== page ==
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September 23, 2013

New Eventing Adult Team Competition Will Debut in 2014

For more than 20 years The Chronicle of the Horse/U.S. Eventing Association Adult Team Challenge has given adult riders the chance to participate in a friendly team competition across the country.

But the program had a weakness that couldn’t be overcome through small tweaks by the USEA Adult Rider Committee: geography. Although the three ATCs—Eastern, Central and Western—changed location each year, the Adult Rider Committee saw that participation from each USEA Area varied greatly depending on location. If the Eastern ATC took place in South Carolina, then riders from Area III would attend but not from Area 1, and so on.

So, after much discussion, a different model for the ATCs was passed at the August meeting of the USEA Board of Governors. In 2014, a new national team championship will take place alongside the Nutrena/USEA American Eventing Championships in Tyler, Texas. Each Area will have the responsibility to qualify as many as eight teams and send them to the national competition.

USEA Vice President of Area Affairs Lou Leslie said this new team system should give adult riders the best of both worlds. Those who don’t want to travel will have the opportunity to participate in a local Area team competition each year. And for those who want to go to the AECs but can’t get qualified or afford to attend, then they’ll have additional opportunities.

And it will accomplish another USEA goal for the AECs: making it into an even bigger eventing celebration.

“The average adult amateur shows two times per year at novice,” said Leslie. “It doesn’t provide for the opportunity for them to go play in the big time. By having the team challenge, they have the opportunity to go to the AECs and compete, the opportunity to go play with the big boys.”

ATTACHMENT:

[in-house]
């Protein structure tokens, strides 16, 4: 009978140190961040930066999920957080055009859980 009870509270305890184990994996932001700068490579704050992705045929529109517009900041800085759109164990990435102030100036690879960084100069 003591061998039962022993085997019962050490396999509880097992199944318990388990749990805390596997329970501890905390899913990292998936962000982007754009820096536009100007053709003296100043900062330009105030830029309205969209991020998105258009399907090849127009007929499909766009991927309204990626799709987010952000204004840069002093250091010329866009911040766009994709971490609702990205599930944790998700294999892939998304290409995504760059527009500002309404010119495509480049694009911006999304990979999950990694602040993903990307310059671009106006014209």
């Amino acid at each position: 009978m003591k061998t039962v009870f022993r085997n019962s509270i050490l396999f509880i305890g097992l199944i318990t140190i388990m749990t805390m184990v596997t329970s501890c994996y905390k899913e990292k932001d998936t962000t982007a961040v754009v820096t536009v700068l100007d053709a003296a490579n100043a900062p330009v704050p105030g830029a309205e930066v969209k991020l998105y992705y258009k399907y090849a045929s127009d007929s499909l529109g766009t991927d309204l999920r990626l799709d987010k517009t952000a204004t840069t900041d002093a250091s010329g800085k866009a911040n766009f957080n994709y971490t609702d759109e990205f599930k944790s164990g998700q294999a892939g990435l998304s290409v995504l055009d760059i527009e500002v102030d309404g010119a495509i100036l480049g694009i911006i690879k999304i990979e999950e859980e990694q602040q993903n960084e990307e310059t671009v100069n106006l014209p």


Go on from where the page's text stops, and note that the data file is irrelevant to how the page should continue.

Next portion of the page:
Riders may not ride the same horse in the AECs and the national team championship, but they could bring two different horses to do both competitions.

Areas may also be able to provide their team riders with financial assistance.

“If you have an adult amateur or individual qualify for AECs, no way [can the Area] support an individual,” said Leslie. “The adult rider group can’t give money to an individual to chase their dreams, but we can support teams.”

Leslie said there was 100 percent approval for the concept in the Adult Rider Committee, 90 percent approval from the Area chairs, and it passed by 94 percent at the BOG.

However, ironing out the details for team selection from each Area is still on the agenda for the December annual meeting. It may not be practical for riders from Area IX, where the total USEA membership is 250, to use an Area team competition to qualify. That Area may not even be able to send full teams, but they may be able to mix with riders from other Areas. But in Area II, the team challenge concept is very popular, and that competition could easily work as a selection trial to send eight teams to the national championship.

“I see this as a positive thing,” said Adult Rider Committee chairman Cindy DePorter. “People have an opportunity on an Area level and then an opportunity to take it to the AECs. To me the AECs are a showcase for this group. This is our place to go and shine, our place to meet a lot of new people, have a lot of fun, be competitive, and get some recognition for what we do as an adult. We feel like sometimes we get lost in the mix.”